Last May, Melissa (my wife) and I headed south to Disneyland to celebrate our anniversary. We were joined by some friends, while we spent 5 days in the parks. Over the next few Saturdays, I’ll be recapping that trip and trying to add a few opinions into the posts, as well. Enjoy! You can find part 1 and 2 on our Trip Reports page.
After an evening at the beach, we returned to the parks. We went during the hottest week of the spring (it was right around 100 for half the week) so that added to our slower pace. After sleeping in, and with the heat in mind, we started our day off with Dole Whip.
If you have never had Dole Whip before, that’s reason enough for the $100 it takes to get into Disneyland and buy a Dole Whip. Just kidding, sort of. Dole Whip is soft-serve pineapple ice cream. I prefer the Dole Whip Float, which my lovely wife is holding above. This is one of my favorite snacks at any Disney park and while the writers on here can fight over where to put Star Wars Land, we can all agree on Dole Whip.
After the Dole Whip was gone or melted all over our fingers, it was time to hop aboard the Disneyland Railroad. It had been a few years since I had rode the railroad and I was eager to take a loop around the park. I think there’s a pretty decent argument to be made that the Disneyland Railroad is the most nostalgic part of the whole resort. Once on it, I find it hard not to step back in time and really get swept up by the amount of people who have rode this before me.
Of course that’s only half of the nostalgia. Walt Disney’s love of trains has been stated on every Disney website it seems, but that doesn’t mean it’s not important. Going back to our question of the week last Sunday, I think it’s obvious that each of us truly care about Walt’s vision of the park. The railroad is something he loved and truly cared about.
Getting into The Disneyland Railroad specifically, I think it’s a must-do. While I might save some details for a specific post about the railroad, I think the ride around the park gives an excellent view of parts you can’t see anywhere else. Going inside Splash Mountain, seeing the green nature between the New Orleans Square and Toon Town stops, and getting a look at some Dinosaurs are just another part of what makes the railroad special. There are some great views along the way, as well.
After a loop on the train, we headed back into Adventureland to continue our afternoon in Disneyland. Next on the agenda was a trip through the worlds most famous rivers on the Jungle Cruise.
Speaking of classic attractions, this is about as classic as you get. The picture above is one of my favorites from the trip. The Jungle Cruise ride itself is great, but the attraction begins as soon as you step inside the queue (the line). Like most Disney attractions, the queue area is full of detail. I love the signs inside of the Jungle Cruise. While this isn’t my favorite line to stand in (it does get really hot) it is pretty great. Be sure to catch on to the story behind the attraction as you walk through it.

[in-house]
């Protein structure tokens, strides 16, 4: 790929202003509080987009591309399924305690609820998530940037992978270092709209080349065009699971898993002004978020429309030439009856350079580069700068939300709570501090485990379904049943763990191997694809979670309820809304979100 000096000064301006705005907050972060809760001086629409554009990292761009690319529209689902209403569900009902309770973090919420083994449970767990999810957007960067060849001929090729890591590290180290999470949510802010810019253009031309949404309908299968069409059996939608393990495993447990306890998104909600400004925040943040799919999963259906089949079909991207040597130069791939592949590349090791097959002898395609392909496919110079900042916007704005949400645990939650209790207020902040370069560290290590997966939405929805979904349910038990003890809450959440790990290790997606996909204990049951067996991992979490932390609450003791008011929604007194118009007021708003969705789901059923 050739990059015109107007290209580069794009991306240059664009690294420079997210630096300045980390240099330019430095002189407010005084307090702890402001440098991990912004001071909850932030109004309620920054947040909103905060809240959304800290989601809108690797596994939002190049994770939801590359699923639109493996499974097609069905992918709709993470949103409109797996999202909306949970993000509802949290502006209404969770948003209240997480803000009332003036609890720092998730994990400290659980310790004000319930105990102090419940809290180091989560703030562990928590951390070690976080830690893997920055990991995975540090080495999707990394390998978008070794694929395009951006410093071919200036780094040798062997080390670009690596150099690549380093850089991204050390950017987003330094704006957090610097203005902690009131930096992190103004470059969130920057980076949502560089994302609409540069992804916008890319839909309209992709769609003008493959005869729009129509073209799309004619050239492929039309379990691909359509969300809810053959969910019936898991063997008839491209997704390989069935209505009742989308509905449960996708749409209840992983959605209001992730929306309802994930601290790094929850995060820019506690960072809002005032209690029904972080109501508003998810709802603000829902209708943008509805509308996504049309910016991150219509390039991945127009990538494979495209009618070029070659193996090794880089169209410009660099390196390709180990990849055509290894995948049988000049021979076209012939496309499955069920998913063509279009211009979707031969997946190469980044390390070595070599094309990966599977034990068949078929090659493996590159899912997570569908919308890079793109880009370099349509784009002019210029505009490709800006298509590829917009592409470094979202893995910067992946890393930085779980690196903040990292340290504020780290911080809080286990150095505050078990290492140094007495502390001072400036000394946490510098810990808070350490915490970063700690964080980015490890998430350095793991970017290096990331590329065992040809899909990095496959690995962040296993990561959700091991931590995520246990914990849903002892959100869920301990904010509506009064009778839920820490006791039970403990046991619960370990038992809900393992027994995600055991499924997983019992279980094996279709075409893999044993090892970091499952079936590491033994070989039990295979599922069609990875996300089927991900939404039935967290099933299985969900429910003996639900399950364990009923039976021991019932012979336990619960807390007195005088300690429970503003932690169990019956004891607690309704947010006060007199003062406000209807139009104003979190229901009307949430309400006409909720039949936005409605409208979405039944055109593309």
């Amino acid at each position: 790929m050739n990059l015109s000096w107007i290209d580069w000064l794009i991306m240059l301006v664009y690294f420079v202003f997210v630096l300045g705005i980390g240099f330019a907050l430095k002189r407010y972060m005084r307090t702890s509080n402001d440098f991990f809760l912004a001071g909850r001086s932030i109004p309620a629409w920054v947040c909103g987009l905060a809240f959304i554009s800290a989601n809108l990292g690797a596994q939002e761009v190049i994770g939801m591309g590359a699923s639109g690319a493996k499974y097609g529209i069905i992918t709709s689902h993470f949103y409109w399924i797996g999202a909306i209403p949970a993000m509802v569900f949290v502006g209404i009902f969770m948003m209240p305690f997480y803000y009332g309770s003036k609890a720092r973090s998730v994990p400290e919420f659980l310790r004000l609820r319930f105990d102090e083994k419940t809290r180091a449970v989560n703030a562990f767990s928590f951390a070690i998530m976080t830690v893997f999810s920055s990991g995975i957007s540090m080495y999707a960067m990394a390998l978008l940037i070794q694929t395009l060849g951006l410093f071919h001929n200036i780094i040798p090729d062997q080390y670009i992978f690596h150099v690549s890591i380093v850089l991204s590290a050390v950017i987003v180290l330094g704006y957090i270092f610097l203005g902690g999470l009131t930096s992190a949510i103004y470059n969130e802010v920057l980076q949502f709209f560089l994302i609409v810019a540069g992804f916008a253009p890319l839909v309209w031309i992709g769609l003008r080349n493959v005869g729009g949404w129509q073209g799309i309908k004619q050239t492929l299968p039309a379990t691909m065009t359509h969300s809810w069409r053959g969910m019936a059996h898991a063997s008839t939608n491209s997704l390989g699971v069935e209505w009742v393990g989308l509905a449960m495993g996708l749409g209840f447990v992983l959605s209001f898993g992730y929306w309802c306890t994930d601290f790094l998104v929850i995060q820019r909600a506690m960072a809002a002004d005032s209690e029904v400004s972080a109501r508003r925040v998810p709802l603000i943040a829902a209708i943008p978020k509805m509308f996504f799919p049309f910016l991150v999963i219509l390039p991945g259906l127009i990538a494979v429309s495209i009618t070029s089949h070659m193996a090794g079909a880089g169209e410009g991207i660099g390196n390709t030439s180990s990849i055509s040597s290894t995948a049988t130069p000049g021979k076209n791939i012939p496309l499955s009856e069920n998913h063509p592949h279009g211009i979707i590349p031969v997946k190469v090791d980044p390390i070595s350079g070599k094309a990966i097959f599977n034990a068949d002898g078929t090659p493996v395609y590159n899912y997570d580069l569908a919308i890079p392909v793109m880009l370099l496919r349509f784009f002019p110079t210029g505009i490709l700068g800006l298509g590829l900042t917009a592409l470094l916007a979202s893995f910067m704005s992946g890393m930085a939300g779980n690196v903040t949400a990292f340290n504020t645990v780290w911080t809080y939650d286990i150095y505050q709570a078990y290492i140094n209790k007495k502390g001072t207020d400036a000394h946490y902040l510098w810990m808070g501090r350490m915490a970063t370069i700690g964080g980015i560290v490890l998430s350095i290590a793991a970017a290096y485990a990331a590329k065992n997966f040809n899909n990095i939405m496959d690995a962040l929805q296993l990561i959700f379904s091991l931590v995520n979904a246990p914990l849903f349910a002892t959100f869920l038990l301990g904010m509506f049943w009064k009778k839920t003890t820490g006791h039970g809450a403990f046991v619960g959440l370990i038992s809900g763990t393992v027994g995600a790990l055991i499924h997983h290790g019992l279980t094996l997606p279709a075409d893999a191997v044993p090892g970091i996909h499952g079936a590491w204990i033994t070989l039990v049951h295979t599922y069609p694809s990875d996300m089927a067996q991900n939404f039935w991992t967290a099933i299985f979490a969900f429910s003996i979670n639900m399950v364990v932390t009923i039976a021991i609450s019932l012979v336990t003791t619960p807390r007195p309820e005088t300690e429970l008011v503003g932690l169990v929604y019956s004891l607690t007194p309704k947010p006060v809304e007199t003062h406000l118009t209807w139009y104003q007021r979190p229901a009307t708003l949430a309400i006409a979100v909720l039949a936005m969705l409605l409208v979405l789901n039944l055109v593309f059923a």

The ride itself is wonderful and can be covered in detail at another time. If you don’t know what the Jungle Cruise is, it’s a boat ride through famous rivers. On the banks and sometimes even in the rivers are animals. Now, the animals may be fake but they are up to all kinds of tricks. As you go, the skipper of the boat is full of puns that you should probably laugh at if you have a soul. When Walt was overseeing the building of this ride, he wanted to put real animals in this ride. Unfortunately, that was pretty unrealistic but it did help spur the idea for Kilimanjaro Safaris in Animal Kingdom.
I don’t know these kids (not to be a creeper), but I really like this picture. While Jungle Cruise at night is a blast, it’s always pretty fun to ride on with younger kids on board. Most of the jokes go right over their heads but they are always so fascinated by the animals on the ride. Who could blame them? Hippos are rad.
After the ride, it was back to our wandering through the left side of the park. We walked through the rest of Adventureland and then moved on to the Mark Twain Riverboat on the Rivers of America.
Much like the Disneyland Railroad, the riverboat gets a little bit overlooked. The attraction provides a place to relax and slow down. It also gives you a little bit of a breeze as you’re right on the water, circling Tom Sawyer Island.
The bird on the bottom of this picture followed us around as we went in our loop. I’ll talk about Tom Sawyer Island later on in the trip reports but it sure is fun to photograph.
Since I didn’t remember ever being on the Mark Twain before, I was blown away by the amount I’d missed. On one side there is Tom Sawyer Island to look at and the other side is full of more nature and places you can’t see anywhere but from the river boat.
If photography interests you, then I recommend the Mark Twain River Boat even more. There are an incredible amount of different scenes to take photos of.
After our ride was over, we went on a few more attractions and then it was time for dinner. The afternoon’s really slip away quickly. On this evening, Melissa and I decided to try out Rancho Del Zocalo. This is a quick service location pretty close to Big Thunder Mountain Railroad that serves Mexican Food.
A review of the restaurant will be coming in the next month, but I was really surprised by this place. I had read some decent things about it, but we had a very good meal there.
I think that’s where I’ll leave this excerpt of the trip report. Next week (or the week after) we’ll pick up where we left off, moving into our evening at California Adventure and our next day’s breakfast at the Paradise Pier Hotel. Thanks for reading and leave your questions, feedback or comments in the… Uhh, well comments! Imagine that.